Just a handy reminder of two of UD’s most venerable truths:

1.) Plagiarists almost never plagiarize just once. Plagiarism is a compulsive, prolific act.

2.) In America, school superintendents are notorious career plagiarists. I’m not sure why this group in particular is always rising to the top; but in years of blogging, I’ve covered school superintendents more than any other group.

School Superintendent’s Apology for Plagiarism is a Run-on Sentence.

The guy probably earns around $200,000, but he’s too lazy/semi-literate to write a brief thank you note to the school community without plagiarizing it. Almost the entire letter is lifted from other sources.

Like a lot of people who do this (and for some reason school superintendents are particularly keen), he adds to his admirable traits a certainty that the fools he works with will never detect the theft.

His apology demonstrates why he stole. The man can’t write.

I know this behavior is not acceptable and minimizes my intent to tell you that I understand that last Spring and this school year have been very challenging for all of you and let you know that I truly do appreciate everything that all of you are doing to meet the needs of all our students and families and supporting each other.

The man can’t write, and he runs an entire school system. Why don’t the people of Rochester Minnesota think they deserve better than this?

Pity Magali Roques, a perfectly innocent cell biologist at the University of Bern.

She shares a name with naughty serial plagiarist Magali Roques, a medievalist who steals from just everybody. Naughty Magali plagiarizes at so high a level that she is reported to be “the sole philosopher recruited by the [prestigious] CNRS for a junior position last year.” Details here.

Can anyone be surprised that in high school Jessica Krug was already a plagiarist?

[As a high school senior, Krug was] disciplined for having plagiarized a piece that ran under her name in the school’s literary magazine.

Return with us now to those thrilling days of yesteryear…

… when UD spent so much time covering academic plagiarism that she evolved a tripartite motivational structure for the act:




See details here.

A recent high-profile case falls cleanly into AMBITION. A UC Irvine professor is young, smart, already remarkably successful, and admirably ambitious for her education reform ideas to gain traction. She picks up significant material from other sources without bothering to quote it, giving the reader the impression she herself wrote it.

If this woman is like most other plagiarists, more instances of this behavior will almost certainly be found among her published works.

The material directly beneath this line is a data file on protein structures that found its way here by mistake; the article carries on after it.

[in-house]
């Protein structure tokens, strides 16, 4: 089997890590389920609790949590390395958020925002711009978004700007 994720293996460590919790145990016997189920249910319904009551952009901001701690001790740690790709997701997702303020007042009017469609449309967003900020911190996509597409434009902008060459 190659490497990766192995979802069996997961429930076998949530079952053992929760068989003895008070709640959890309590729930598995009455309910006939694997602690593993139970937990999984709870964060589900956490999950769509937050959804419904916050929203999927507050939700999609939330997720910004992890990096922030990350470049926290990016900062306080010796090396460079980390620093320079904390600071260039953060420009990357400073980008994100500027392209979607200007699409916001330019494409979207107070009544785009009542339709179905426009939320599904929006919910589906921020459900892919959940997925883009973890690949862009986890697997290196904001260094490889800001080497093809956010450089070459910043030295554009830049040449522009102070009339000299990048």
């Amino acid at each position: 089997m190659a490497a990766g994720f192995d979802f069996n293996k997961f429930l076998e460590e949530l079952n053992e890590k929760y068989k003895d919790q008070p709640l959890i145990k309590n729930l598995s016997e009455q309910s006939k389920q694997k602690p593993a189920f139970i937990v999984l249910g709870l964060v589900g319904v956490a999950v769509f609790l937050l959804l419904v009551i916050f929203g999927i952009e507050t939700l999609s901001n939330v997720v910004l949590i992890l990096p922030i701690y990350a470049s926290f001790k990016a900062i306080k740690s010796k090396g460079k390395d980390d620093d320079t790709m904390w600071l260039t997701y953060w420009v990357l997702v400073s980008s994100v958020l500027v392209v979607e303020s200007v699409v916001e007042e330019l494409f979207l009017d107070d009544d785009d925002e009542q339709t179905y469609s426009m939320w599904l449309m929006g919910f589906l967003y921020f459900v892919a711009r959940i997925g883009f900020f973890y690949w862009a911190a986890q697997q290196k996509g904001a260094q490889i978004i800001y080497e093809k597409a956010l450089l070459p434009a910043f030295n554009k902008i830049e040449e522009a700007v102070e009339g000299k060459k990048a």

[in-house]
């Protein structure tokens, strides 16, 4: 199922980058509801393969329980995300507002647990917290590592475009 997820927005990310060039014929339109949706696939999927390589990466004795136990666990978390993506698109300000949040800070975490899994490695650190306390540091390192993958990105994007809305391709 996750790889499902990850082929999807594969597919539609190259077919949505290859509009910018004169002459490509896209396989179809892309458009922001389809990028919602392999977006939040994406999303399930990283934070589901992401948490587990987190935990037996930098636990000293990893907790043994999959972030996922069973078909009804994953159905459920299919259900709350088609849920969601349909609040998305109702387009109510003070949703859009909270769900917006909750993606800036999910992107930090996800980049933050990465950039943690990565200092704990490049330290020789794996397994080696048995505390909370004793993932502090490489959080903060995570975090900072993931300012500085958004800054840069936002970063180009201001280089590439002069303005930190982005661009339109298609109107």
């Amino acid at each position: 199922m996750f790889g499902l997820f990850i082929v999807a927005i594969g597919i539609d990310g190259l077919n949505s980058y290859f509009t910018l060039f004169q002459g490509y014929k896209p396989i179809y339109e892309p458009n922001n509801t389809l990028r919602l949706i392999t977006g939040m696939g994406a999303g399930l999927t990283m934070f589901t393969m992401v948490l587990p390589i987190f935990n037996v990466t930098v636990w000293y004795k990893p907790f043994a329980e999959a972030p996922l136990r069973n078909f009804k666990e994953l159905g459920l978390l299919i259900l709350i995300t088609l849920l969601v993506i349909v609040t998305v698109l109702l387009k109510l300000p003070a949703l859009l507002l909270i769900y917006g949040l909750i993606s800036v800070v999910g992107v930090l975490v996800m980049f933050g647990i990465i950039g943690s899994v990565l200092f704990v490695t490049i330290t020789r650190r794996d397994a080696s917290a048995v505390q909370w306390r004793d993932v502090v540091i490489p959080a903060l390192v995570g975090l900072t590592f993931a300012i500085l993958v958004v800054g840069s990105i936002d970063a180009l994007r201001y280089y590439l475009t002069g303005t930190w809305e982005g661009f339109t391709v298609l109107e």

So far a typical Ambition case. What distinguishes this person from other non-attributors is not her silence in regard to press inquiries – everyone caught doing this sort of thing is very tight-lipped – but rather the random appearance of a colleague of hers at Irvine, who has written a threatening, semi-literate email on her behalf to Retraction Watch.

UD must say – this doesn’t seem to me a red-letter day for women’s liberation. A woman is challenged, and in gallops some guy to snarl for her.



Jane Lee, the Chinese Nationalist Party Candidate for Mayor of a Major City in Taiwan…

… plagiarized 96% of her university thesis.

(I think this means one hundred percent? I mean like let’s say she came up with her name and some acknowledgements all by herself; that still leaves the entire document.)

Here she is crying her eyes out like a big girl and saying fuck! everyone does it around here….


(UD thanks Chris.)

Psychotic Retraction

The committee called for 2528 papers to be retracted from 541 journals.

And I’m pretty sure they’re just getting started.

(Headline source.)

Some sort of distemper has gotten into the Armstrong line…

… as that name generates one shameless POS after another. There’s Lance Armstrong, of course; and now there’s Charles Armstrong, career plagiarist. Both men enjoyed hero status in their professions for decades, even as both were absolute and, to use the word again, shameless frauds. Lance doesn’t need a link over his name; everyone knows what a shameless (there it goes again) liar and cheat that American hero turned out to be. Charles, thanks to enablers like Columbia University and Cornell University Press, has a lower profile, but reputable historians have been trying to tell anyone who will listen (which didn’t, for ages, include his publisher and his employer) that he’s been fabricating and stealing forever. Charles was obviously also helped along by a disciplinary community that failed to detect (willfully overlooked?) gross irregularities in his work.

But shameless. Let me tell you about shameless. When Armstrong, back in 2016, began fielding attacks on his latest book, it went like this:

Soon after the allegations were made public, Armstrong responded … that he “did not comment on any specific issues critics have raised with the book”. On December 30, 2016, Armstrong finally directly addressed the issues raised by the critics, stating: “For those who find the book flawed, inaccurate or insufficiently researched, the answer is simple: write a better book.”